Land includes vegetation and water bodies and provides the basis for human livelihoods through primary production, food and freshwater supply, and multiple other ecosystem services. The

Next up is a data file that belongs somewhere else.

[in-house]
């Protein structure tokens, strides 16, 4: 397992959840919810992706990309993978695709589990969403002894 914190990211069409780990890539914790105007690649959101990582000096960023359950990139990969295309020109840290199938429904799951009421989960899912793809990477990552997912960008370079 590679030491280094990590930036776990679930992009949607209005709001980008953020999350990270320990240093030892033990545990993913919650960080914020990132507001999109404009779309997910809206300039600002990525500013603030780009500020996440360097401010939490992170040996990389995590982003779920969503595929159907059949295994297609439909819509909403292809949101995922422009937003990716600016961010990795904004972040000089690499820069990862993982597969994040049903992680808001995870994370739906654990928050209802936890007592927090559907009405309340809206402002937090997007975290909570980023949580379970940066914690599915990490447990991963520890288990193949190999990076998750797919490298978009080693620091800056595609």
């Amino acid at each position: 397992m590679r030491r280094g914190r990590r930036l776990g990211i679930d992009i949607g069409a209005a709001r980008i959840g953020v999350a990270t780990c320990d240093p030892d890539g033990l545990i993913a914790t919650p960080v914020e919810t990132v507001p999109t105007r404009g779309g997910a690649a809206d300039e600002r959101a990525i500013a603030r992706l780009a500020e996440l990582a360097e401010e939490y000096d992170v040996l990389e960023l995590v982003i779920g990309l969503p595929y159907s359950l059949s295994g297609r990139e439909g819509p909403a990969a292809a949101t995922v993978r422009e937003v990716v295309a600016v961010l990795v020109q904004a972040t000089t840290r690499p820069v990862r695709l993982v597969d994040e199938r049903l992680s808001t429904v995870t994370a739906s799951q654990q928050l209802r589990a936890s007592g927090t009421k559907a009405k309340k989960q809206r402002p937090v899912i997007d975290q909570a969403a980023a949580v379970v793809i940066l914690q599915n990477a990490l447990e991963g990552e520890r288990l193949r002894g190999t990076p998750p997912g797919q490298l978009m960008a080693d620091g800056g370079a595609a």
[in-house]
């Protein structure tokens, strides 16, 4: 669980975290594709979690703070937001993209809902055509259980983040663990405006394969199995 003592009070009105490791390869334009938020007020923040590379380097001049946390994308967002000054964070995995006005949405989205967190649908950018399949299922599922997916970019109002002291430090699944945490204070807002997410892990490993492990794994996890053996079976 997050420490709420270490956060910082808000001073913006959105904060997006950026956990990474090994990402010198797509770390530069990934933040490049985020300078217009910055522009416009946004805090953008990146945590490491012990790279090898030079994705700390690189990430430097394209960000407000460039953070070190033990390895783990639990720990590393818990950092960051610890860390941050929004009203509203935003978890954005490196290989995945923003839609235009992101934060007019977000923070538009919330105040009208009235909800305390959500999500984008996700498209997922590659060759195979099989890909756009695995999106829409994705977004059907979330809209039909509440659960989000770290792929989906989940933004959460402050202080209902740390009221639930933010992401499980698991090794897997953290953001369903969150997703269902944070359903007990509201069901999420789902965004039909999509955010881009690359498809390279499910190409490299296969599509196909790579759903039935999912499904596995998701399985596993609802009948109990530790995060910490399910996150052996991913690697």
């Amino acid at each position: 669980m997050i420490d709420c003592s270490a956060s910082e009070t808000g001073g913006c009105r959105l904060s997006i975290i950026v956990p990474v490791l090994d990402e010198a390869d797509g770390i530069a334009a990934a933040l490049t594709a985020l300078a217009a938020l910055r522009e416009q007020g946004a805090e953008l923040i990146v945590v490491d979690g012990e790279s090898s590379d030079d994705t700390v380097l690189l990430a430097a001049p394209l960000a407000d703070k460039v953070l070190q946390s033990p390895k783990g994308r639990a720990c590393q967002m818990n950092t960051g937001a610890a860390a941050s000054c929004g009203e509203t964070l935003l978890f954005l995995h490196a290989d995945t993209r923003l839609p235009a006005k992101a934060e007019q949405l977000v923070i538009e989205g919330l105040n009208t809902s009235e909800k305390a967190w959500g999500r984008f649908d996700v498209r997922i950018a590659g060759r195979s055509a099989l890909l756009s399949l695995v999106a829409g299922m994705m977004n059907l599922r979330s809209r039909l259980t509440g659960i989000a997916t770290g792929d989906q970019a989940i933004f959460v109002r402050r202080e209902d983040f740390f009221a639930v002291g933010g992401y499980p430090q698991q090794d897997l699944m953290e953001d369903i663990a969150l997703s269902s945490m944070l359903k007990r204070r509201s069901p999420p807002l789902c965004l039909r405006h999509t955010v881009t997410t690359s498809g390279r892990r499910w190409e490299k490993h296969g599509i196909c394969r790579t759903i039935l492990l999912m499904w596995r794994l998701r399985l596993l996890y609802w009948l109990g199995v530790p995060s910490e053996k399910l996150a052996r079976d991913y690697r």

last three decades have recorded frequent drought events as well as rapid population growth, which has often resulted in adverse land use and land cover change (LULCC) in the Sahel of Sub-Saharan Africa. In order to propose sustainable land management strategies, it is a prerequisite to investigate the rate of LULCC and its driving factors in specific locations. This study investigated the case of Wacoro municipality in Mali using a combined approach of remote sensing, Geographic Information Systems, and focus group discussions. Satellite images and local people’s perceptions on LULCC and drivers were collected and analyzed for the years 1990, 2000, 2010, and 2020. We found that the study area faced a rapid decrease in wooded savannah that was degraded and converted to shrub savannah and later to farmland and settlement. Changes were directly or indirectly related to the rapid population growth, high cotton price (which encouraged cropland expansion), drought, firewood extraction, and charcoal production, which was exacerbated by poverty. We suggest promoting integrated land management strategies that consider current and future livelihood needs and preserve the environment for the benefits of future generations. New agricultural policies, such as cotton price incentives, should always be accompanied by an assessment of their potential environmental impacts and design of adequate mitigation measures.